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Introduction

Herbert George Wells was born September 21, 1866, the youngest child to Sarah and Joseph Wells. Both were employed by a well-off family, known as the Fetherstonhaughs (Joseph as a gardener and Sarah as a maid), so Wells grew up with his family living in the “servants’ quarters” in back of the estate. Nevertheless, Wells’ education was well-founded even in childhood. He was taught to read and write by his mother, and then attended Bromley academy for several years. He moved on in his teenage years to work as a pharmaceutical assistant, and later as a science teacher as he progressed into adulthood. His areas of interest included Romantic Poetry, Enlightenment satire, evolutionary science, and utopian thought. These are prevalent themes in many of his writings, including The Time Machine. His first published piece was "The Chronic Argonauts", a short story that was a very early version of what would later become The Time Machine. It appeared in the Science Schools Journal in the spring of 1888. After suffering multiple subsequent rejections for his scientific essays, he found his forte in short stories and humorous essays as well as literary reviews. In 1895, The Time Machine appeared for the first time in book form, and was an instant success. He published multiple other novels in quick succession, including The Invisible Man and The War of the Worlds. These early works came to hold the title “scientific romances.” They show clear evidence of Wells’ interest in Darwinian theories and the purpose of life, while also reflecting the pessimism of the time period.

Wells’ real ambition, however, was to be seen by the public not only as a novelist but also as a scientist and an intellectual. He published many social and technological papers throughout his lifetime, and his later novels moved less from the fantastical, like The Time Machine, to semi-realistic futurological storylines. He also wove in controversial topics such as capitalism, communism, nationalism, imperialism, and religion into his stories, incorporating his interest in social discordance.

Although we cannot attribute the creation of such a vast genre of literature to one man alone, H.G. Wells is often considered one of the “fathers of science fiction." And Wells himself once wrote, “Leaders should lead as far as they can and then vanish. Their ashes should not choke the fire they have lit.” True to his word, Wells stoked the fire so that the genre of science fiction would continue to grow and flourish long after his death.

Sources used include the Dictionary of Literary Biography and Oxford Dictionary of National Biography, as referenced in "Resources and Links" below.

Page Credit: Tony Melchiorri, Monica Reardon, and Breana Shelton

Topics for Discussion

One of the anxieties of the Fin De Siecle was the idea of the "meaning of life."  In the introduction, The Time Machine is described as "practically dismissing the significance of the whole of human history" (12).  Do you think the novel does this?  If so, how?

Darwin's The Origin of Species was published in 1859, and The Time Machine in 1895, which clearly expresses some of the anxieties that Darwin's theory of evolution brought about.  First of all, how is this anxiety most obviously manifested?  Do you think the novel is either accepting or refuting Darwin's theory?

Going back to the previous question, human civilization does indeed seem to have evolved in the future presented in The Time Machine, and it has evolved into two very distinct branches.  What are we to make of this?  We are given the Time Traveller's reason for this split (109-11), but why do you think this branching off of humanity is even written into the novel at all?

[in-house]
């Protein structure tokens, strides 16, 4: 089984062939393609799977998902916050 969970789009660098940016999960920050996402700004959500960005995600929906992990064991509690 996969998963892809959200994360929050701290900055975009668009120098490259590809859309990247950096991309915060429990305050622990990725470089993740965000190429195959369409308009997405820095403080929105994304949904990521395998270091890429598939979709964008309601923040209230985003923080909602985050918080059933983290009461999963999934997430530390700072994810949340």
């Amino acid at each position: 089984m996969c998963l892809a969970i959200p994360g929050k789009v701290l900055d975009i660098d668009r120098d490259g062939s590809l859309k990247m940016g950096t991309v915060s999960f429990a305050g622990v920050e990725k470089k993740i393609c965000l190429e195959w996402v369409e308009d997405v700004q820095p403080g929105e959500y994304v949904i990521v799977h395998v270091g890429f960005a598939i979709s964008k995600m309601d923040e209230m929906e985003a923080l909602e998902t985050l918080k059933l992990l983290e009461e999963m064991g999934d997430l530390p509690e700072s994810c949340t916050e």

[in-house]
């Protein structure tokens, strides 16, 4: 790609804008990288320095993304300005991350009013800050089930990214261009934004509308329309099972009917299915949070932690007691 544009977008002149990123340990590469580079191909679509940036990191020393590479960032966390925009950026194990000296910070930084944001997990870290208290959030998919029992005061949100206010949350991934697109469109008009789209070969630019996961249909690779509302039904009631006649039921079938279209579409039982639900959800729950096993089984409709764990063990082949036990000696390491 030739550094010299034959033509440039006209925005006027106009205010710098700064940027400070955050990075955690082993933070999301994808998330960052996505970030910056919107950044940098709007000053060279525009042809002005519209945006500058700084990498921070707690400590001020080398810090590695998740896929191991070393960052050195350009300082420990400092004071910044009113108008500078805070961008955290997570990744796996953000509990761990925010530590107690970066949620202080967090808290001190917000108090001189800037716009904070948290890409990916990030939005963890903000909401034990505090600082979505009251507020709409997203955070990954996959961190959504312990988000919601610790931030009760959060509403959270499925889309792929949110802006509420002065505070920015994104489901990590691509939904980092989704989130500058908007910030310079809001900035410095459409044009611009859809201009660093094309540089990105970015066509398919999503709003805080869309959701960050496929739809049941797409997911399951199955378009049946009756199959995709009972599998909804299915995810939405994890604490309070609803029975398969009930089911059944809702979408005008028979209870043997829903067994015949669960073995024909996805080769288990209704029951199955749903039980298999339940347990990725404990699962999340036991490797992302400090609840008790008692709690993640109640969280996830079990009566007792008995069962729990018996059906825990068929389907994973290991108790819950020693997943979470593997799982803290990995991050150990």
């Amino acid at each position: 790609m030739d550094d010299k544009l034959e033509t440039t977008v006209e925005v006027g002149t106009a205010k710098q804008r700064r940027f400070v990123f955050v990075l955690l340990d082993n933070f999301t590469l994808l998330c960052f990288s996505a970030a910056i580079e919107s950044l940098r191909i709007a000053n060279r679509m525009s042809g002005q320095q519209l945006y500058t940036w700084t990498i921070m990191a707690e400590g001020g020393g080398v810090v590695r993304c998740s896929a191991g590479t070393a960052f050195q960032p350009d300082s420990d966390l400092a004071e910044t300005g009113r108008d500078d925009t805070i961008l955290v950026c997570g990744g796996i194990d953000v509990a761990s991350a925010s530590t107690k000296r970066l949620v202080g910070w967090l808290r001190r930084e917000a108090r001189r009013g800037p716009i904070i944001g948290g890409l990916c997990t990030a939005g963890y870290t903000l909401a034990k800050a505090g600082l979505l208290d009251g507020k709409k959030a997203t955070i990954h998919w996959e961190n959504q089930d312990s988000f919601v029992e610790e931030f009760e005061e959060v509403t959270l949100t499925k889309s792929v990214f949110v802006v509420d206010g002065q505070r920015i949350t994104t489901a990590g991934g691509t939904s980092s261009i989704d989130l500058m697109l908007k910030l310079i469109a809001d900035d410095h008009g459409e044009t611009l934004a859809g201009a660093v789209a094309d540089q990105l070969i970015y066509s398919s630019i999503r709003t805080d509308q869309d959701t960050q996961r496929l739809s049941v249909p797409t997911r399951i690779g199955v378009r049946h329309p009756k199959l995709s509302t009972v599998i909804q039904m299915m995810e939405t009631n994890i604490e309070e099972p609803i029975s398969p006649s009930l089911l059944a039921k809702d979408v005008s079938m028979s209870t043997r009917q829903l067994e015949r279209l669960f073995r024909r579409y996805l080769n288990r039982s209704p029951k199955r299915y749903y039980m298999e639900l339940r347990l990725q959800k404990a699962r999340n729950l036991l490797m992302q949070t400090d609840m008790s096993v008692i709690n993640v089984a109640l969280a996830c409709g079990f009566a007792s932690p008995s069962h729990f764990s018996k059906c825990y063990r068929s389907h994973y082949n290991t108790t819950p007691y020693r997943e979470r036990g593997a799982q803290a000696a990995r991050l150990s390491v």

When you consider the Time Traveller's theory for this splitting of the human species, do you think there is a point being made?  What does this say about work versus latency?  This may also make suggestions about our human ideals.  We are obsessed with making things easier and faster.  What does this novel seem to suggest about these ideals?

In the beginning of the novel we are introduced, albeit briefly, to characters such as "the Medical Man", "the Very Young Man", and "the Editor".  Even the Time Traveller himself is not named.  Why is this?  If you compare some of their reactions to the Time Traveller's claim to have created a working time-machine, are some of them similar to one another?  If so, what does it say about those characters who hold similar opinions?  Do they also have similar occupations/statuses?  Why do you think this is?

H.G. Wells was fascinated by technological advancement.  Of course, the Time Traveller mentions that he has "a weakness for mechanisms" (129) throughout the novel, and he immediately straps into his untested time machine.  What do you make of Wells' view on technology?  What are the inherent risks of technology?  Are the rapid advances of science, which we may not completely understand, worth the costs?

In the next section, "Form is Content", it is mentioned that in the future the Time Traveller visits, the earth seems to have become a garden like the Garden of Eden.  It is written in Genesis that in the Garden, fruit and other vegetation grow spontaneously without any need of man to tend it.  It is only when Adam and Eve are cast out of the garden that they must begin to work and to "till the earth," and it is only then that they really begin to learn and progress as human beings.  What are we to make of this similarity?  As we discover, this world is hardly Eden, as the Morlocks wait to prey upon the Eloi each night.  That being said, the more interesting question is perhaps this: What, if anything, are we to make of this glaring difference between this "garden" and the biblical garden?

All quotes were taken from the Broadview edition of The Time Machine, as referenced in "Resources and Links" below.

Form is Content

You see I had always anticipated that the people of the year Eight Hundred and Two Thousand odd would be incredibly in front of us in knowledge, art, and everything.  Then one of them suddenly asked me a question that showed him to be on the intellectual level of one of our five-year-old children (83).